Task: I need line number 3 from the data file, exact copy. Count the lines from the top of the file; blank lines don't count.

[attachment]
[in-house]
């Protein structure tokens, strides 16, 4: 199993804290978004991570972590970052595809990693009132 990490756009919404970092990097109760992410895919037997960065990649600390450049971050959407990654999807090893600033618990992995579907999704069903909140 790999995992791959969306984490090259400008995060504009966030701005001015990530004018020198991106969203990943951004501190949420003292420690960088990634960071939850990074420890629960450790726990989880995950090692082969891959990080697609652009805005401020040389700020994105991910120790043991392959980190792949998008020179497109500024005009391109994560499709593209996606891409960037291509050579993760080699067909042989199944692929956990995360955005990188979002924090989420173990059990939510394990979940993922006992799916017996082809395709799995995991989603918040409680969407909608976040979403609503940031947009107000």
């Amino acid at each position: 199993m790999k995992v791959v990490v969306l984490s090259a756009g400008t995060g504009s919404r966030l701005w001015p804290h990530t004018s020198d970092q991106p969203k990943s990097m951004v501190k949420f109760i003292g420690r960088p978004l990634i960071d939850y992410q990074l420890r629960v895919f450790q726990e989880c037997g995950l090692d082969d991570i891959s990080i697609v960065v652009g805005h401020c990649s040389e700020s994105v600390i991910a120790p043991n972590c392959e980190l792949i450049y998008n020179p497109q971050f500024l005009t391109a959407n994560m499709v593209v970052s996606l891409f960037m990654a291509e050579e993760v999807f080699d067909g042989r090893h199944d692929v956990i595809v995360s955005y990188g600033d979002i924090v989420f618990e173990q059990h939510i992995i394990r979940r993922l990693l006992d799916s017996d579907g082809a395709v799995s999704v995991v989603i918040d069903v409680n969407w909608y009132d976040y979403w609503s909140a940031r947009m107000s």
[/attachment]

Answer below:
């Amino acid at each position: 199993m790999k995992v791959v990490v969306l984490s090259a756009g400008t995060g504009s919404r966030l701005w001015p804290h990530t004018s020198d970092q991106p969203k990943s990097m951004v501190k949420f109760i003292g420690r960088p978004l990634i960071d939850y992410q990074l420890r629960v895919f450790q726990e989880c037997g995950l090692d082969d991570i891959s990080i697609v960065v652009g805005h401020c990649s040389e700020s994105v600390i991910a120790p043991n972590c392959e980190l792949i450049y998008n020179p497109q971050f500024l005009t391109a959407n994560m499709v593209v970052s996606l891409f960037m990654a291509e050579e993760v999807f080699d067909g042989r090893h199944d692929v956990i595809v995360s955005y990188g600033d979002i924090v989420f618990e173990q059990h939510i992995i394990r979940r993922l990693l006992d799916s017996d579907g082809a395709v799995s999704v995991v989603i918040d069903v409680n969407w909608y009132d976040y979403w609503s909140a940031r947009m107000s």